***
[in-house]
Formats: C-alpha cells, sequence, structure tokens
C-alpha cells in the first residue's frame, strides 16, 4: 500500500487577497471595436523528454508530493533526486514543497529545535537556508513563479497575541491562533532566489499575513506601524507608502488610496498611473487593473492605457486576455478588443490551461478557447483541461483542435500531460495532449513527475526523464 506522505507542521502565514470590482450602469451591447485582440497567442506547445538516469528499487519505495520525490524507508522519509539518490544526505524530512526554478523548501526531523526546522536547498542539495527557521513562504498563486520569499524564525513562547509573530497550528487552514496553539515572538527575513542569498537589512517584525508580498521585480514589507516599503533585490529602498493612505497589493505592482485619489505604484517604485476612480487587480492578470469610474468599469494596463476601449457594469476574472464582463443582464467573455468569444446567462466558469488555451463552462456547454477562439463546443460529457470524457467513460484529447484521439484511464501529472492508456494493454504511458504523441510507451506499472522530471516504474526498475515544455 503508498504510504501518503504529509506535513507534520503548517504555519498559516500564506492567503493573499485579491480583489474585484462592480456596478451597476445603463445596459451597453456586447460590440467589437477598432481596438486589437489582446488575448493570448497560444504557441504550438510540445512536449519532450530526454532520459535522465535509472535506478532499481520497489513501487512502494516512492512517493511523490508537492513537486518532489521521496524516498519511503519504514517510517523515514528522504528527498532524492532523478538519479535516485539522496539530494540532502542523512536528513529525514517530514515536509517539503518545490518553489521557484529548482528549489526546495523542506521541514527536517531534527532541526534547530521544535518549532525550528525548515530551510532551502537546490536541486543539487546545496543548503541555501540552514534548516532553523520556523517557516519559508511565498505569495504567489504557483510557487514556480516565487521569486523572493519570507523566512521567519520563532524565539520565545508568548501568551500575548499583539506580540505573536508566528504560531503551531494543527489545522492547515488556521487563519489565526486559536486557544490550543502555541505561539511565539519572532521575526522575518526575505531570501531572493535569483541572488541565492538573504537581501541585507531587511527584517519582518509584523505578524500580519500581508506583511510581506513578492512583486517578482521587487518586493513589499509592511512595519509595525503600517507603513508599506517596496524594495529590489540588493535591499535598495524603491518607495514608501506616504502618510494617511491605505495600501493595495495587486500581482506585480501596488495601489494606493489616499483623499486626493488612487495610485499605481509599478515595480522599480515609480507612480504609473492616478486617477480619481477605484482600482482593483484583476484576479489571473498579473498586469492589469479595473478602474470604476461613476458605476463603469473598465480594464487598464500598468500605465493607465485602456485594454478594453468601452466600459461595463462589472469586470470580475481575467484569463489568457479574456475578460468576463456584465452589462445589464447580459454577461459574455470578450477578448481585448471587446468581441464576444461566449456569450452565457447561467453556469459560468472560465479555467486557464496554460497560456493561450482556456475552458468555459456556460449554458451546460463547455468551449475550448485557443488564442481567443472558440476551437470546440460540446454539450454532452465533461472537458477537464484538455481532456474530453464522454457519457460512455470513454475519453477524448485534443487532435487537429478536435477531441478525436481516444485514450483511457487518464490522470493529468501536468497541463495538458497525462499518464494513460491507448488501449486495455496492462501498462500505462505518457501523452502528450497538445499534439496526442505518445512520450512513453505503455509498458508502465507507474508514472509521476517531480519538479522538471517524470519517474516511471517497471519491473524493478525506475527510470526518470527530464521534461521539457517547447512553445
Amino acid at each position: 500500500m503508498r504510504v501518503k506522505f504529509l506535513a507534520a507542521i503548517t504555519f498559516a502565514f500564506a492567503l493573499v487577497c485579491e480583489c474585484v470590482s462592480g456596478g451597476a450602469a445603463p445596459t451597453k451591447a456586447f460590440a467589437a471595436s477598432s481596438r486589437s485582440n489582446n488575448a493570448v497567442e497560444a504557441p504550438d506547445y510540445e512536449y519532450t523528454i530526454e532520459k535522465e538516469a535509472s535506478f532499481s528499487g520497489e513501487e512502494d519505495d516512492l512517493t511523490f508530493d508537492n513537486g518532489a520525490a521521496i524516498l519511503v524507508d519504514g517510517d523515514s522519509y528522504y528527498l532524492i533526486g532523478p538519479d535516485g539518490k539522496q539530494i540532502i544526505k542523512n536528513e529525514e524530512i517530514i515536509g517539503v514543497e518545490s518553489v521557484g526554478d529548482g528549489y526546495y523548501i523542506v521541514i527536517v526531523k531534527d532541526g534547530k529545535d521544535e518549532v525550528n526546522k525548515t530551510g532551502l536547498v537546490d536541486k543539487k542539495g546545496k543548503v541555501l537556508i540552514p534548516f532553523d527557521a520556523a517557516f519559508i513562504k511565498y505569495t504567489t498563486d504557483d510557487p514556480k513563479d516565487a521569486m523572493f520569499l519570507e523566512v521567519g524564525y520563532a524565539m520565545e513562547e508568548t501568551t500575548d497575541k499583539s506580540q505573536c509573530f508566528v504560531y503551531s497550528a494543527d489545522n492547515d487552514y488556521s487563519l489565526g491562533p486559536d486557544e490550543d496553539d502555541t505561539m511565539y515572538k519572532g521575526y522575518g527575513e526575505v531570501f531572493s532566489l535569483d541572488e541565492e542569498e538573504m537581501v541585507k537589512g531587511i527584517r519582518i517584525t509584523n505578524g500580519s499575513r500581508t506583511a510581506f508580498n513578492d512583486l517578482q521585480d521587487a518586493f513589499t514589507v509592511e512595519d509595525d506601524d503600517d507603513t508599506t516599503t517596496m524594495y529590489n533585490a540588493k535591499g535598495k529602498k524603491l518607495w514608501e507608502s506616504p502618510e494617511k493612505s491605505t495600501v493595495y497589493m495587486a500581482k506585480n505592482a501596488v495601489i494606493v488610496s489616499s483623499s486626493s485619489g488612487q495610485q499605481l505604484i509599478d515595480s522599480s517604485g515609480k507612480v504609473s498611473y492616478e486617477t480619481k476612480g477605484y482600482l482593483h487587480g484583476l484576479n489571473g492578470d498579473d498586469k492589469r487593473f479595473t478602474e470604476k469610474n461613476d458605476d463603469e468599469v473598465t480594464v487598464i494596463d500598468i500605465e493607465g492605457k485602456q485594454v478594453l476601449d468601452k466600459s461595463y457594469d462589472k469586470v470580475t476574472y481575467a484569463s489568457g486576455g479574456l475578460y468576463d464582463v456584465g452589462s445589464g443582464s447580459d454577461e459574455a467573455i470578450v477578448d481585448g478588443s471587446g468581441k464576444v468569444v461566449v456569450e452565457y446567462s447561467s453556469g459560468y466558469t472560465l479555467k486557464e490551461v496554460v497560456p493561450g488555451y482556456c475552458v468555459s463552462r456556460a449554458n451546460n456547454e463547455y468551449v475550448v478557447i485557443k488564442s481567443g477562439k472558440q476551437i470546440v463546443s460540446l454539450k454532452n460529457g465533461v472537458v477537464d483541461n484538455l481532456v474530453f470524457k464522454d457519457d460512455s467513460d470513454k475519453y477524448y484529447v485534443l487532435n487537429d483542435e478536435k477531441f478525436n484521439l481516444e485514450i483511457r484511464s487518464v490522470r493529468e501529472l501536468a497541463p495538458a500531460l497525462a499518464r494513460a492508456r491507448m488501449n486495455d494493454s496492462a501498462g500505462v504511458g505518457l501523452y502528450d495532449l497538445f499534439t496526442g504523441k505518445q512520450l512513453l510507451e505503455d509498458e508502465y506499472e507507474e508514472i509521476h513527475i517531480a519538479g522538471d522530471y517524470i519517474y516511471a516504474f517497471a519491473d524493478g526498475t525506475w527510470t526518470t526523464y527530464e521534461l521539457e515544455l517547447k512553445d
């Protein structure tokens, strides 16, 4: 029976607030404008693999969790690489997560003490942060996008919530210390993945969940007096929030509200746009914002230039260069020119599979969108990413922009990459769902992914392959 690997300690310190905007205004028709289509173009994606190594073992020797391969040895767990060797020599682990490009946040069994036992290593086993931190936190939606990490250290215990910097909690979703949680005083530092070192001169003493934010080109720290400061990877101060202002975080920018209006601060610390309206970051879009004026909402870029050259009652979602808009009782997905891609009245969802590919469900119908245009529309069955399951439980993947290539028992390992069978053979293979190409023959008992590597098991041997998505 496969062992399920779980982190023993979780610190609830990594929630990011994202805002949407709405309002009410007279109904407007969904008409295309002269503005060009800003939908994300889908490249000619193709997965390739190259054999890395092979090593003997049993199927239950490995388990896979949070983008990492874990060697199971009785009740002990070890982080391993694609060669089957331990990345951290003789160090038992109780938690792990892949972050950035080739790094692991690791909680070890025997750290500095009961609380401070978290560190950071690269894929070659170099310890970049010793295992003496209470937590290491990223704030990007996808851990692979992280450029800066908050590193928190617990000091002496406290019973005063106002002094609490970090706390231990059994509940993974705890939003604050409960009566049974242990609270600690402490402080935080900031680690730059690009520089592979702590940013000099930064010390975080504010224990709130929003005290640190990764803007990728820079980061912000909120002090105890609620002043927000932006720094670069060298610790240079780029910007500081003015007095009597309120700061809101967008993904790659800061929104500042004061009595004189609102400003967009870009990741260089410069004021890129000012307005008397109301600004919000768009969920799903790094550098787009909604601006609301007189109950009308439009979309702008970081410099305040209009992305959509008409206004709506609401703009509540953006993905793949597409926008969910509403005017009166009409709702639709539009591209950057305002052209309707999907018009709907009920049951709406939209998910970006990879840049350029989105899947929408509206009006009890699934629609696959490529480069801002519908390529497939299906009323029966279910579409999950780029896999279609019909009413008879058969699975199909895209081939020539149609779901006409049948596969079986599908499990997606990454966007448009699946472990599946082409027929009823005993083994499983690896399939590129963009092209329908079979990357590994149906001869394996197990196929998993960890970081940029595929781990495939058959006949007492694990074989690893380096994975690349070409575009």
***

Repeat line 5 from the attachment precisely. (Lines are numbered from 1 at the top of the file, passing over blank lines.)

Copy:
């Protein structure tokens, strides 16, 4: 029976607030404008693999969790690489997560003490942060996008919530210390993945969940007096929030509200746009914002230039260069020119599979969108990413922009990459769902992914392959 690997300690310190905007205004028709289509173009994606190594073992020797391969040895767990060797020599682990490009946040069994036992290593086993931190936190939606990490250290215990910097909690979703949680005083530092070192001169003493934010080109720290400061990877101060202002975080920018209006601060610390309206970051879009004026909402870029050259009652979602808009009782997905891609009245969802590919469900119908245009529309069955399951439980993947290539028992390992069978053979293979190409023959008992590597098991041997998505 496969062992399920779980982190023993979780610190609830990594929630990011994202805002949407709405309002009410007279109904407007969904008409295309002269503005060009800003939908994300889908490249000619193709997965390739190259054999890395092979090593003997049993199927239950490995388990896979949070983008990492874990060697199971009785009740002990070890982080391993694609060669089957331990990345951290003789160090038992109780938690792990892949972050950035080739790094692991690791909680070890025997750290500095009961609380401070978290560190950071690269894929070659170099310890970049010793295992003496209470937590290491990223704030990007996808851990692979992280450029800066908050590193928190617990000091002496406290019973005063106002002094609490970090706390231990059994509940993974705890939003604050409960009566049974242990609270600690402490402080935080900031680690730059690009520089592979702590940013000099930064010390975080504010224990709130929003005290640190990764803007990728820079980061912000909120002090105890609620002043927000932006720094670069060298610790240079780029910007500081003015007095009597309120700061809101967008993904790659800061929104500042004061009595004189609102400003967009870009990741260089410069004021890129000012307005008397109301600004919000768009969920799903790094550098787009909604601006609301007189109950009308439009979309702008970081410099305040209009992305959509008409206004709506609401703009509540953006993905793949597409926008969910509403005017009166009409709702639709539009591209950057305002052209309707999907018009709907009920049951709406939209998910970006990879840049350029989105899947929408509206009006009890699934629609696959490529480069801002519908390529497939299906009323029966279910579409999950780029896999279609019909009413008879058969699975199909895209081939020539149609779901006409049948596969079986599908499990997606990454966007448009699946472990599946082409027929009823005993083994499983690896399939590129963009092209329908079979990357590994149906001869394996197990196929998993960890970081940029595929781990495939058959006949007492694990074989690893380096994975690349070409575009």